Regional Differences In American Literature Research Paper

Length: 4 pages Sources: 5 Subject: Literature Type: Research Paper Paper: #97791015 Related Topics: Literature, Tennessee Williams, Robert Frost, World Literature
Excerpt from Research Paper :

Regional Differences in American Literature

In American literature, the region of the country that the author was from had an impact on their writing and the kind of story they were telling to the audience. This is because each area had its own unique culture and tastes. The combination of these factors, were integrated together to create works that are a reflection of these attitudes.

Evidence of this can be seen by looking no further than observations from Watts (2007). She found that regional factors had an impact on the author and their writings. This is because these ideas would have an effect on their beliefs. Over the course of time, these views were integrated into various forms of literature with different styles (depending upon the area of the country). (Watts 382 -- 285) This is illustrating how these ideas have been used throughout American literature to influence the audience. Once this takes place, is when they will have a greater understanding of the events and background (which makes the work more entertaining). To fully understand how this is occurring requires carefully examining: Cat on a Hot Tin Roof with Robert Frost's The Road Not Taken. Together, these elements will provide specific insights as to the influences of regional factors on the author and their writings. (Watts 382 -- 285)

Cat on a Hot Tin Roof

In Cat on a Hot Tin Roof, the story focuses on the lives of a Southern family and the challenges that they are facing. The way that this occurs is through discussing various themes that are most important to Southern society most notably lying. This is accomplished with the main character (Brick) serving as the one who sees this happening. During a series of events, he becomes angry about how Southern society is lying to everyone (with the divisions and inequality that exist). At the same time, he sees his family lying to Big Daddy and Big Mama about Big Daddy's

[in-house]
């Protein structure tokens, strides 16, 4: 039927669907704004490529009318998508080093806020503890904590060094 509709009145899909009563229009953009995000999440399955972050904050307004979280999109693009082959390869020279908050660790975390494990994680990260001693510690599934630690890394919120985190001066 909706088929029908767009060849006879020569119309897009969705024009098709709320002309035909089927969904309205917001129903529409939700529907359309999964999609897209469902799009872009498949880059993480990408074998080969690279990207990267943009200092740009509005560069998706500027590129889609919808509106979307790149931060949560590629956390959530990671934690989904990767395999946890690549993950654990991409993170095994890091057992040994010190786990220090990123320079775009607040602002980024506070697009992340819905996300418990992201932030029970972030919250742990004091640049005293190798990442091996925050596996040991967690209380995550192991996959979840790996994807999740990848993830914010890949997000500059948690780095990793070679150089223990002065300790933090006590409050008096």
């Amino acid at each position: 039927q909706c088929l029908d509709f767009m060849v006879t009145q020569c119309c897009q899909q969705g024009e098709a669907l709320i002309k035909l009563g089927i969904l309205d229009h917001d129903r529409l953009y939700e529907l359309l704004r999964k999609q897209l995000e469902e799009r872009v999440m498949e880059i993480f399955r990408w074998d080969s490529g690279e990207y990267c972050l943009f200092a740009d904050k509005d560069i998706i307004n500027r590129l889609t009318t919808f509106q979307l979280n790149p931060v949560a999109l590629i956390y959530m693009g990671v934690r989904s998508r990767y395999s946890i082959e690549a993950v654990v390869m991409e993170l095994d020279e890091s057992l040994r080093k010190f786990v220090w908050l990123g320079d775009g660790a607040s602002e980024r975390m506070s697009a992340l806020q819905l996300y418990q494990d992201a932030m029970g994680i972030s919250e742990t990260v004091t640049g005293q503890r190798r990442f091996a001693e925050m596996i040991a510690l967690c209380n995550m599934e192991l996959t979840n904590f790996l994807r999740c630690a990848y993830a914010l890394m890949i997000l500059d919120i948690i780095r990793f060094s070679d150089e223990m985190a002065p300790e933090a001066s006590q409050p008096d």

...

As time goes by, there are no clear cut lies and truths. Instead, there is varying degrees of clarity. This is when the play ends by showing the traditions of Southern culture and how everyone is involved in these activities. As a result, all the characters are effectively lying to themselves about social relations and current events. Over the course of time, this has led to distortions about what is real. (Williams)

Evidence of this can be seen in the passage with Big Mama saying, "Now you listen to me, all of you, you listen here. There is not going to be any more catty talk in this house. And Gooper, you put that away before I grab it out of your hand and tear it right up. I don't know what the hell is in it. I am talking in Big Daddy's language now. I'm his wife not his widow. I'm still his wife. And I am talking to you in his language." (Williams 106) This is showing how there is focus on hiding from the truth within: the family and Southern society. (Williams)

The Road Not Taken

In the poem The Road Not Taken, Frost (2010) is discussing the choices that all individuals will face throughout the course of their lives. This is accomplished by using different metaphors to instill the feelings of change and indifference that many people are going through. Once this happens, is when the reader will have a greater understanding as to how this influencing their lives and the decisions that they will make. (Frost)

Evidence of this can be seen with the passage from the play which says, "Two roads diverged in a yellow wood. And sorry I could not travel both. And be one traveler, long I stood. And looked down one as far as I could. To where it bent in the undergrowth; Then took the other, as just as fair. And having perhaps the better claim. Because it was grassy and wanted wear. Though as for that the passing there had worn them really about the same. And both that morning equally lay. In leaves no step had trodden black. Oh, I marked the first for another day! Yet knowing how way leads on to way I doubted if I should ever come back. I shall be telling this with a sigh. Somewhere ages and ages hence: Two roads diverged in a wood, and I, I…

Sources Used in Documents:

Works Cited

Frost, Robert. The Road Not Taken. Claremont: Claremont Canyon Press, 2010. Print.

Miller, Randall. Daily Life Through American History. Santa Barbra: Greenwood, 2011. Print.

Moss, Elizabeth. Domestic Novelists in the Old South. Baton Rouge: Louisiana State Press, 1992. Print

Tischler, Nancy. Student Companion to Tennessee Williams. Westport: Greenwood, 2000. Print.


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